From Wikipedia, the free encyclopedia

A bunker is a depression near the green or fairway that is usually filled with sand. It is difficult to hit the ball out of the bunker and entering it is therefore considered punitive to a golfer who misses the target with the previous shot. A club called a “sand wedge” is designed for extracting the ball from a bunker, a process requiring well-developed skill. After a player is done using the bunker, it is the job of either the player or that player’s caddy to rake the area of the sand disturbed during play. Specific rules of golf govern play from a bunker. For example, a player may not ground one’s club in a bunker; that is, the club cannot touch the ground prior to the swing.

There are three types of bunkers used in golf course architecture and all are designed to be impediments to the golfer’s progress toward the green. Fairway bunkers are designed primarily to gather up wayward tee shots on par 4 and par 5 holes; they are located to the sides of the fairway or even in the middle of the fairway. Greenside bunkers are designed to collect wayward approach shots on long holes and tee shots on par 3 holes; they are located near and around the green. Waste bunkers are natural sandy areas, usually very large and often found on links courses; they are not considered hazards according to the rules of golf, and so, unlike in fairway and greenside bunkers, golfers are permitted to ground a club lightly in, or remove loose impediments from, the area around the ball.[2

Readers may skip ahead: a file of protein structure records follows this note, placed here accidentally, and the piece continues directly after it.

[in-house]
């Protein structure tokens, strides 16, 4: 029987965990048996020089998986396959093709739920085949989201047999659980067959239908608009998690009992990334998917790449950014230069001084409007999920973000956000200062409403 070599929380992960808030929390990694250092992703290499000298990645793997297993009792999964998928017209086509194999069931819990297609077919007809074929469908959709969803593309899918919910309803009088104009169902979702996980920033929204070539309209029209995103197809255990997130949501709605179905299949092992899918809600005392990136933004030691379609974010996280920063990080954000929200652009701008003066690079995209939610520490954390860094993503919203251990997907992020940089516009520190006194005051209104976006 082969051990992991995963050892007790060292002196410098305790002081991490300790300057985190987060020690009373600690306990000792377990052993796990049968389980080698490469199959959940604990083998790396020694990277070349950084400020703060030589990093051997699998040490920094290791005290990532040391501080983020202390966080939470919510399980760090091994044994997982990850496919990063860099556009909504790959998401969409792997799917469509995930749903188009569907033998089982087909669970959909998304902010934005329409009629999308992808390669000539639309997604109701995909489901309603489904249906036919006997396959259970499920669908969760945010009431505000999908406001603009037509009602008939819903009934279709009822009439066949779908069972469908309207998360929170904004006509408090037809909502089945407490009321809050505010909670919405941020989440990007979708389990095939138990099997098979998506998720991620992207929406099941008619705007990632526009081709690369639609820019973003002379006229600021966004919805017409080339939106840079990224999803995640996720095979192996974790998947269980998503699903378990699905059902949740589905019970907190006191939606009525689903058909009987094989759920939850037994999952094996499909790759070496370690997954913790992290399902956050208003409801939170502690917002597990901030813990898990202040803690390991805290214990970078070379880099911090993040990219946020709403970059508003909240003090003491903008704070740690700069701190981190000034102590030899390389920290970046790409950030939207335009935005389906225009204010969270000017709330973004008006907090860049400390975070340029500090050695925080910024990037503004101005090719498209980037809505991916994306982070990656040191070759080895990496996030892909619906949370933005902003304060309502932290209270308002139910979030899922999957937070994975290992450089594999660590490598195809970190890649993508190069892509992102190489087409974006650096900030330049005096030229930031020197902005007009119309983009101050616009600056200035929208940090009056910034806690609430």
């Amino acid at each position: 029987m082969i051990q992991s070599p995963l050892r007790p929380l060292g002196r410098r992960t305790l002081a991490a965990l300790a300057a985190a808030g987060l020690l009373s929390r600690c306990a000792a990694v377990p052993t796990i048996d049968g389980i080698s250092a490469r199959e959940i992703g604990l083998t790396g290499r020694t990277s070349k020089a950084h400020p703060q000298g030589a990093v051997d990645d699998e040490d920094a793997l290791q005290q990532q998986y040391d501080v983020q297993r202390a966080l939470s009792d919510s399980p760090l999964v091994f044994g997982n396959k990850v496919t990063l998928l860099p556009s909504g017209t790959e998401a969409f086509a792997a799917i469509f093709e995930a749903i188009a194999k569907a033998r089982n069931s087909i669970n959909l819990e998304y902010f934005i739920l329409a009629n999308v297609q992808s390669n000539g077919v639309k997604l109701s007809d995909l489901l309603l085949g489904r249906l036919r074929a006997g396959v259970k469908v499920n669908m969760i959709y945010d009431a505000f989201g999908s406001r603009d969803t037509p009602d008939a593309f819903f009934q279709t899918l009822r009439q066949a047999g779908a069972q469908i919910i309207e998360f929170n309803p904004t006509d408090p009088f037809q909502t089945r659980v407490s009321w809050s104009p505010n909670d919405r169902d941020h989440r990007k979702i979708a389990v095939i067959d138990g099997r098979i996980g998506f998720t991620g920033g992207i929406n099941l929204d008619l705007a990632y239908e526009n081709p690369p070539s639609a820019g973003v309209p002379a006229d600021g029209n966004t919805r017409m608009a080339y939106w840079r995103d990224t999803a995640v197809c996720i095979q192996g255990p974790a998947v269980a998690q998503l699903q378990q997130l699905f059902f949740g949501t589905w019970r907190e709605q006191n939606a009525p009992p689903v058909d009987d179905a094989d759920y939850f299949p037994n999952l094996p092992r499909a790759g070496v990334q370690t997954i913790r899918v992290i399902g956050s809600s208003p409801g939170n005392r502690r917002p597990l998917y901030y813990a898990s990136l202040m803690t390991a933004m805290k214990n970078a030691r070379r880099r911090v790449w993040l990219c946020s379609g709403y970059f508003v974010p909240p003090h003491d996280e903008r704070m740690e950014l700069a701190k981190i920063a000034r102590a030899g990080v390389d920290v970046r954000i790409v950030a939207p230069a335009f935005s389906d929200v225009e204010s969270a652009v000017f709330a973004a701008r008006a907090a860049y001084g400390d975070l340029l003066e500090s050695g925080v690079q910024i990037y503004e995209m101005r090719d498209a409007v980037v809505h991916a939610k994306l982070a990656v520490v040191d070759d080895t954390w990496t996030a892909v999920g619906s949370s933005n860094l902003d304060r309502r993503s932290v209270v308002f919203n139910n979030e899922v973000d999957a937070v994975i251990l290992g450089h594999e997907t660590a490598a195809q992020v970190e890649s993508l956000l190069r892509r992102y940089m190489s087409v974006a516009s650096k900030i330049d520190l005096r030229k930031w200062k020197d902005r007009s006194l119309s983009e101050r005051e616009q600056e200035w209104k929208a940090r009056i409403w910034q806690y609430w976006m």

The R&A and the USGA have announced a major set of proposed changes to the Rules of Golf. These changes result from our Rules Modernisation initiative that began five years ago in an effort to bring the Rules up to date to fit the needs of the game today globally.

These rule changes will take place in the year 2019.

  • Relaxed bunker rules: There will be no penalty for moving loose impediments in a bunker or for generally touching the sand with a hand or club. A limited set of restrictions (such as not grounding the club right next to the ball) is kept to preserve the challenge of playing from the sand; however, an extra relief option is added for an unplayable ball in a bunker, allowing the ball to be played from outside the bunker with a two-stroke penalty.
  • Click on the link below to see a short 13 minute video on the proposed changes for 2019.


Bunker tips researched from https://www.americangolf.com